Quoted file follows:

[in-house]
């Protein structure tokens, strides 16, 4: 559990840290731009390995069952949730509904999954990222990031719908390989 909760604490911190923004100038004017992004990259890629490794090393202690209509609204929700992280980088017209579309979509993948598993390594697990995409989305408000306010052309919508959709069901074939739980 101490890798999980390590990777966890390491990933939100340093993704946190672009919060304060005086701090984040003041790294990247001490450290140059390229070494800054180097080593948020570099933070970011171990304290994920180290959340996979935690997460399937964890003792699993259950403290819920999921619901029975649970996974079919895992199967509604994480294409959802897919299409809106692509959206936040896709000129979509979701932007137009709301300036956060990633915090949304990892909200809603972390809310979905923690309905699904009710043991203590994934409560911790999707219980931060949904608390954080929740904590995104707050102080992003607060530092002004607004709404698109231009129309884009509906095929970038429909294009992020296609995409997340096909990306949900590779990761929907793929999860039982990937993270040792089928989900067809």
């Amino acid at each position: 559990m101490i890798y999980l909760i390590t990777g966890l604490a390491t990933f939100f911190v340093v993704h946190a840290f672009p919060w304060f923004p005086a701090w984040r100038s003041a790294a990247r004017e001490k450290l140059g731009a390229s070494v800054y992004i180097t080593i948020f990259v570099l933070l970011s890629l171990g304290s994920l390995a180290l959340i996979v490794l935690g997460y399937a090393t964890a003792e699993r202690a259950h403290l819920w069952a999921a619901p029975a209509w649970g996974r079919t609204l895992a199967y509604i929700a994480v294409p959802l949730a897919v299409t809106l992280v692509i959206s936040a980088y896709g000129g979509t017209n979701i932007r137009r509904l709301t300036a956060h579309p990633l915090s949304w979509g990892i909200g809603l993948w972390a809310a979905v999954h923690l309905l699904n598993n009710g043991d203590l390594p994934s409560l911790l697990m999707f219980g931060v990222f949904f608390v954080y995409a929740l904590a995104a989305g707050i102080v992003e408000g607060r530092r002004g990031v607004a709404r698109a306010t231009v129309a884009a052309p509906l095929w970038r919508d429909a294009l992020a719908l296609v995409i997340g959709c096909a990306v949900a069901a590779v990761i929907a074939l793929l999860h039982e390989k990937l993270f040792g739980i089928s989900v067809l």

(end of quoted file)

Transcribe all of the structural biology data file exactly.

[in-house]
């Protein structure tokens, strides 16, 4: 559990840290731009390995069952949730509904999954990222990031719908390989 909760604490911190923004100038004017992004990259890629490794090393202690209509609204929700992280980088017209579309979509993948598993390594697990995409989305408000306010052309919508959709069901074939739980 101490890798999980390590990777966890390491990933939100340093993704946190672009919060304060005086701090984040003041790294990247001490450290140059390229070494800054180097080593948020570099933070970011171990304290994920180290959340996979935690997460399937964890003792699993259950403290819920999921619901029975649970996974079919895992199967509604994480294409959802897919299409809106692509959206936040896709000129979509979701932007137009709301300036956060990633915090949304990892909200809603972390809310979905923690309905699904009710043991203590994934409560911790999707219980931060949904608390954080929740904590995104707050102080992003607060530092002004607004709404698109231009129309884009509906095929970038429909294009992020296609995409997340096909990306949900590779990761929907793929999860039982990937993270040792089928989900067809």
């Amino acid at each position: 559990m101490i890798y999980l909760i390590t990777g966890l604490a390491t990933f939100f911190v340093v993704h946190a840290f672009p919060w304060f923004p005086a701090w984040r100038s003041a790294a990247r004017e001490k450290l140059g731009a390229s070494v800054y992004i180097t080593i948020f990259v570099l933070l970011s890629l171990g304290s994920l390995a180290l959340i996979v490794l935690g997460y399937a090393t964890a003792e699993r202690a259950h403290l819920w069952a999921a619901p029975a209509w649970g996974r079919t609204l895992a199967y509604i929700a994480v294409p959802l949730a897919v299409t809106l992280v692509i959206s936040a980088y896709g000129g979509t017209n979701i932007r137009r509904l709301t300036a956060h579309p990633l915090s949304w979509g990892i909200g809603l993948w972390a809310a979905v999954h923690l309905l699904n598993n009710g043991d203590l390594p994934s409560l911790l697990m999707f219980g931060v990222f949904f608390v954080y995409a929740l904590a995104a989305g707050i102080v992003e408000g607060r530092r002004g990031v607004a709404r698109a306010t231009v129309a884009a052309p509906l095929w970038r919508d429909a294009l992020a719908l296609v995409i997340g959709c096909a990306v949900a069901a590779v990761i929907a074939l793929l999860h039982e390989k990937l993270f040792g739980i089928s989900v067809l």